SRC Issues Statement on S. 2155, the Economic Growth, Regulatory Relief and Consumer Protection Act

As the Senate debates the issues addressed by S. 2155, specifically the leverage ratio, the Systemic Risk Council (SRC) reiterates its previous statement that the leverage ratio should not be altered in ways that create or exacerbate systemic risk. Our most recent statement on this issue, excerpted from a letter to Senators Crapo and Brown regarding S. 2155, is set forth below. The full letter is appended to this statement.

Supplementary Leverage Ratio

As the Committee knows, the requirement that banks keep their leverage (broadly the ratio of total assets to equity capital) below a certain level was introduced because of the risks in relying on a risk-weighted minimum capital requirement. Those risks arise because of the mistakes that can be made by regulators and bankers in gauging the riskiness of particular assets and exposures. In particular, reliance of banks’ internal models gives bankers incentives to shade down their estimates of risk, effectively leaving them the choice of how much capital to carry to back their business. Given that the whole purpose of bank regulation is to overcome the problem of the social costs of banking distress and failure exceeding the private costs to bankers and their equity holders, allowing the banks to essentially self-regulate their capital would be perverse.

In consequence, the leverage ratio was introduced as a backstop. The more that individual banks stretch the limit of the risk-weighted ratio, the more the backstop will bite. That is the point.

The central feature of the leverage ratio is that it makes no distinction between assets and exposures. The Bill proposes that policy depart from that simple system. In particular, it proposes that reserves (broadly, deposits) held by banks with the Federal Reserve should be excluded from ‘total assets’. There are further suggestions that initial-margin moneys placed by banks with central counterparty clearing houses (CCPs) should also be excluded.

This would, we fear, be the thin end of the wedge. The history of bank regulation in the US is of progressive dilutions of core regulatory requirements over a number of years, leaving the banking system as a whole vulnerable to crisis. Preserving the principle that ‘total assets’ means total assets is important if the American people (and wider world) are to be adequately insulated against financial instability.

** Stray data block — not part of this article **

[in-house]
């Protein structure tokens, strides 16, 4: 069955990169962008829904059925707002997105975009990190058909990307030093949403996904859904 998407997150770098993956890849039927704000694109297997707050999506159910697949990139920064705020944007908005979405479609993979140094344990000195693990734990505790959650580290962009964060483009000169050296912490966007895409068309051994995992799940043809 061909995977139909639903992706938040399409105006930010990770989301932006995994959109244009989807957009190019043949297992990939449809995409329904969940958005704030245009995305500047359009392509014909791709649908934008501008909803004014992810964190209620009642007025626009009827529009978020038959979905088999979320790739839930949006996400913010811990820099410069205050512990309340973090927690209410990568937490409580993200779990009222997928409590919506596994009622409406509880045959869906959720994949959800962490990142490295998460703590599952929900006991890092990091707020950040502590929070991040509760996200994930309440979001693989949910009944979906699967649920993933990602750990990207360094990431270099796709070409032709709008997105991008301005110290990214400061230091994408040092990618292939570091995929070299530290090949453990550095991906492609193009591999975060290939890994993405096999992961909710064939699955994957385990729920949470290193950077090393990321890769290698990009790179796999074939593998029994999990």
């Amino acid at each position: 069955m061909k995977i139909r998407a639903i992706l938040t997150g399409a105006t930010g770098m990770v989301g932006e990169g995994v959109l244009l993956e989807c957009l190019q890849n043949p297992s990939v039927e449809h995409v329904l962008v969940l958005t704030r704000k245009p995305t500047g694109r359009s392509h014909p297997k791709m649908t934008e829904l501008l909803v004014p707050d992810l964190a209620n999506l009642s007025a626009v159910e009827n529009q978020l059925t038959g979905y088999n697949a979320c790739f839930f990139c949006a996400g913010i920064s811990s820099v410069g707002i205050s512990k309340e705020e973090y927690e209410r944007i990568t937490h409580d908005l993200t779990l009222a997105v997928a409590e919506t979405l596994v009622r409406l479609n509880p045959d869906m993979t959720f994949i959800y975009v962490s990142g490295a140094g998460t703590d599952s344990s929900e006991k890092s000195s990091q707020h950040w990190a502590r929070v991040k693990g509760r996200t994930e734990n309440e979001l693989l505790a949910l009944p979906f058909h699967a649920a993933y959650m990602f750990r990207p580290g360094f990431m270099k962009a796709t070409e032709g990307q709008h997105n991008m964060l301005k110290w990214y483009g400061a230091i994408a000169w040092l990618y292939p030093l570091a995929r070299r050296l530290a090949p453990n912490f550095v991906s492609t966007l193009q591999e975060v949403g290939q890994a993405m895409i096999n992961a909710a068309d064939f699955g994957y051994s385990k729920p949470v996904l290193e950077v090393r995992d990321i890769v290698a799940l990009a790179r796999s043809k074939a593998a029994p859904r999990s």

More specifically, the SRC recognises that there are special circumstances where reserves should be excluded from ‘total assets’ in order to remove a binding constraint on quantitative easing (QE)[1]. But SRC believes that such relaxations of regulatory requirements should be temporary and clearly necessary. Those legislators who were concerned about QE should be wary of making a permanent change to the leverage ratio that would make QE easier for the central bank. The final version of Basel 3 provides for such temporary relaxations, but does not make them a permanent feature of the system.

On the question of initial margin moneys (IM) placed with CCPs, SRC recognises that these exposures are low risk where two conditions hold: (a) that the IM is held bankruptcy remote from the clearing house, and (b) that the IM is invested on behalf of the banks in very low-risk assets such as Treasury Bills. But even then these exposures are not risk-free, because banks’ rights to the segregated assets could be challenged in the event of CCP distress or bankruptcy.

We would make one final comment on this issue. It is sometimes suggested that the leverage ratio is fundamentally ill-suited to custody banks, essentially on the grounds that the services they provide are conducted off-balance sheet. Of course, to the extent that such services are provided on a pure agency basis, there is no balance sheet activity and, thus, the leverage ratio would be irrelevant. In fact, a material source of custody banks’ profits come from providing services to their clients via their balance sheets: trading revenue and net interest margin. Those are unavoidably risky. Given the extraordinary concentration of the US custody business, itself a source of systemic vulnerability, it is immensely important that the custody banks be super resilient. Relaxations designed to help them could lead to perverse effects. If the leverage ratio bites, they could act as agents on-placing customer deposits with other banks (or in Treasury Bills or funds) rather than always taking them onto their own balance sheets.

[1] Technically, the central bank cannot use QE to create more reserves than is consistent with the leverage ratio. That is because where QE is used to buy securities from non-banks, the total assets of banks are increased, raising actual levels of leverage.

Read the full letter here: Systemic Risk Comment Letter to U.S. Senate